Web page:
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Runes (Proto-Norse: ᚱᚢᚾᛟ (runo), Old Norse: rún) are the letters in a set of related alphabets known as runic alphabets, which were used to write various Germanic languages before the adoption of the Latin alphabet and for specialised purposes thereafter. The Scandinavian variants are also known as futhark or fuþark (derived from their first six letters of the alphabet: F, U, Þ, A, R, and K); the Anglo-Saxon variant is futhorc or fuþorc (due to sound changes undergone in Old English by the same six letters).

Runology is the study of the runic alphabets, runic inscriptions, runestones, and their history. Runology forms a specialised branch of Germanic linguistics.

The earliest runic inscriptions date from around AD 150. The characters were generally replaced by the Latin alphabet as the cultures that had used runes underwent Christianisation, by approximately AD 700 in central Europe and AD 1100 in Northern Europe. However, the use of runes persisted for specialized purposes in Northern Europe. Until the early 20th century, runes were used in rural Sweden for decorative purposes in Dalarna and on Runic calendars.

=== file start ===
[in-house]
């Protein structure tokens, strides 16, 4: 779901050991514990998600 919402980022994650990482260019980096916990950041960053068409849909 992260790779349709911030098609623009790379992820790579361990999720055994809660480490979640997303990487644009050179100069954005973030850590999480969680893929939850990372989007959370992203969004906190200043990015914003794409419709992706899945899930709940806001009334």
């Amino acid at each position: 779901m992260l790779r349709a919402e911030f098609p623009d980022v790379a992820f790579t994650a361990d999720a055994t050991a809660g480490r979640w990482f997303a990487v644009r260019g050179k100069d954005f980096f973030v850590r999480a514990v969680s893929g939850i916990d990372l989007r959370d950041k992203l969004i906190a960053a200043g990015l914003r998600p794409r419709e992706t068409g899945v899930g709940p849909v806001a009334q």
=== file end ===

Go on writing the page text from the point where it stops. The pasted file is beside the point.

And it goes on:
The three best-known runic alphabets are the Elder Futhark (around AD 150–800), the Anglo-Saxon Futhorc (AD 400–1100), and the Younger Futhark (AD 800–1100). The Younger Futhark is divided further into the long-branch runes (also called Danish, although they also were used in Norway and Sweden); short-branch or Rök runes (also called Swedish-Norwegian, although they also were used in Denmark); and the stavesyle or Hälsinge runes (staveless runes). The Younger Futhark developed further into the Marcomannic runes, the Medieval runes (AD 1100–1500), and the Dalecarlian runes (around AD 1500–1800).

Historically, the runic alphabet is a derivation of the Old Italic alphabets of antiquity, with the addition of some innovations. Which variant of the Old Italic family in particular gave rise to the runes is uncertain. Suggestions include Raetic, Etruscan, or Old Latin as candidates. At the time, all of these scripts had the same angular letter shapes suited for epigraphy, which would become characteristic of the runes.

The process of transmission of the script is unknown. The oldest inscriptions are found in Denmark and Northern Germany, not near Italy. A "West Germanic hypothesis" suggests transmission via Elbe Germanic groups, while a "Gothic hypothesis" presumes transmission via East Germanic expansion.

The Rune Alphabeth,Rune knowledge and the Casting or throwing of the Rune stones are still important cultural elements on Nilfeheim

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